Having litigated in more than 10 states, I’ve seen the gamut of state court judges from smart and objective to political hacks. A main reason I came to Arizona is the overall fairness and high quality of our state’s judges.
Many here attribute the quality of our bench to Arizona’s “merit selection” of judges, which voters added to the state constitution in 1974. Under that system, judicial nominating commissions made of attorney and non-attorney members propose a limited number of nominees to the governor, who must choose from the list. Most judges face judicial retention elections.
In some other states, judges are elected or are appointed by the governor with Senate confirmation — either way, a highly political process.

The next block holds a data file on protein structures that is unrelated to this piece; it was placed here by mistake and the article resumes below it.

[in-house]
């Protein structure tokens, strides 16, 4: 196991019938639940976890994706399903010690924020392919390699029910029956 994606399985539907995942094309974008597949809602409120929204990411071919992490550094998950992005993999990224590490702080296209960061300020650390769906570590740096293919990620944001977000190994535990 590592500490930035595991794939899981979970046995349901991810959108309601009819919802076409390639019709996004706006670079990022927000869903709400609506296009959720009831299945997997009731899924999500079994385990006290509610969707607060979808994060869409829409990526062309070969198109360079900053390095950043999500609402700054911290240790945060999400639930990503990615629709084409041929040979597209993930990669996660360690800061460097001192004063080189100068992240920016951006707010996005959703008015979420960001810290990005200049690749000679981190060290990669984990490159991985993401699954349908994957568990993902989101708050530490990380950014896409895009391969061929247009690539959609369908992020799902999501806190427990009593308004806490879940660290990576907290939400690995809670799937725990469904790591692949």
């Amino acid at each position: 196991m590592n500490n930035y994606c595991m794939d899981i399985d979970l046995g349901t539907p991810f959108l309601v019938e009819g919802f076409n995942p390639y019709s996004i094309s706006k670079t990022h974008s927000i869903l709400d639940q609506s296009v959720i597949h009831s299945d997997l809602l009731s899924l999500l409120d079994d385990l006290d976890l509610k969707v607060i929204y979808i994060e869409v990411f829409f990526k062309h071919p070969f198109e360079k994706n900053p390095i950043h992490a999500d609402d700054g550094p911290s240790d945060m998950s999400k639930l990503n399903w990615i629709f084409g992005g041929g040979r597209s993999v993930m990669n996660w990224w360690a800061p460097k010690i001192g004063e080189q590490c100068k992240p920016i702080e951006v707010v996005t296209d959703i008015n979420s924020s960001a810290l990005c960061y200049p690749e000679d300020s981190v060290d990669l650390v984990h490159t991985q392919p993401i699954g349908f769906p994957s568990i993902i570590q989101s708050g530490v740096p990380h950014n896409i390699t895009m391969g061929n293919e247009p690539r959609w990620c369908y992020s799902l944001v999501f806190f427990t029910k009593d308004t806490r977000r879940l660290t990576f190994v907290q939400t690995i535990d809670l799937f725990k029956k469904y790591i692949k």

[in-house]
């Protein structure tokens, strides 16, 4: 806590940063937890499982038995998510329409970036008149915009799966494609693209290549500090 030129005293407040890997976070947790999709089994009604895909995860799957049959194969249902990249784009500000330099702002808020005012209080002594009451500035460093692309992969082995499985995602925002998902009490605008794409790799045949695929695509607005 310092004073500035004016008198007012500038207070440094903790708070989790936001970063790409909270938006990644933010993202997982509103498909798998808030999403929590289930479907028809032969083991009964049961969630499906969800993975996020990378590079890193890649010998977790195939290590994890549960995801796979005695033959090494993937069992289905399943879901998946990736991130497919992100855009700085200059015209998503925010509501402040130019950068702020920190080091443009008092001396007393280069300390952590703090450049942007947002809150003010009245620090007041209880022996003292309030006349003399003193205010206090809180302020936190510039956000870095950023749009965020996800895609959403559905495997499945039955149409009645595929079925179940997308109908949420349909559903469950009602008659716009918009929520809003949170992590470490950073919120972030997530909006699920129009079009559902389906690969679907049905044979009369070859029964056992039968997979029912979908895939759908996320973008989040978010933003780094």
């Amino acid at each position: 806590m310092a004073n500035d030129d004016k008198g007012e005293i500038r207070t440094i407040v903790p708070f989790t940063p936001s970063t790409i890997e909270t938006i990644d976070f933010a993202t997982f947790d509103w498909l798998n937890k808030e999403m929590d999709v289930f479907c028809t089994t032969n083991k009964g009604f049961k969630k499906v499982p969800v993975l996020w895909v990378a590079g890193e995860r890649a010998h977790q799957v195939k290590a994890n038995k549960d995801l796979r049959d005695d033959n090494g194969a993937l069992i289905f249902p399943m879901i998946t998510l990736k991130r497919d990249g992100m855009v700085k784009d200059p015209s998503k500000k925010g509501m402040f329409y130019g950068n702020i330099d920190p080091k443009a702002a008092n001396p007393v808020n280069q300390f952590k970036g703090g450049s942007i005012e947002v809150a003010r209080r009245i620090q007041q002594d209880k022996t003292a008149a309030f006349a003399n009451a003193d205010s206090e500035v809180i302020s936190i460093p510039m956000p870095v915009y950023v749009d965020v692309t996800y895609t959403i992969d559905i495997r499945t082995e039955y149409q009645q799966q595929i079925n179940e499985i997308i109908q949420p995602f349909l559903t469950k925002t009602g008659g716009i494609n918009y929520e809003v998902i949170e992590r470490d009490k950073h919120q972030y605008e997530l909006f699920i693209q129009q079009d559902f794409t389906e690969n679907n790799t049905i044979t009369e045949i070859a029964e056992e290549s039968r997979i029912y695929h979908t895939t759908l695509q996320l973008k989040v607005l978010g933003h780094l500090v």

The main problem with Arizona’s merit selection system is the outsized role given to the Arizona State Bar, which nominates attorneys for the commissions. The Bar tends to be politically liberal, and so do the commissions. The governor’s choices for commissioners and judges are very limited. As a result, proposed nominees often include no conservatives.
In November 2012, voters will consider changes to the system to reduce the Bar’s role and increase the governor’s in choosing commission members and judges. If approved, the State Bar will choose one of five attorney members of the commissions while the governor will choose four. The commissions in turn will recommend eight, rather than three, candidates for appellate judgeships, from which the governor may choose.
The proposed changes should preserve the benefits of merit selection while reducing its negative aspects. A potential pitfall is super-sizing the governor’s role without allowing the Legislature some oversight. If approved by voters, the changes should maintain a smart, judicious bench while expanding its philosophical diversity.
• Clint Bolick is litigation director of the Goldwater Institute’s Scharf-Norton Center for Constitutional Litigation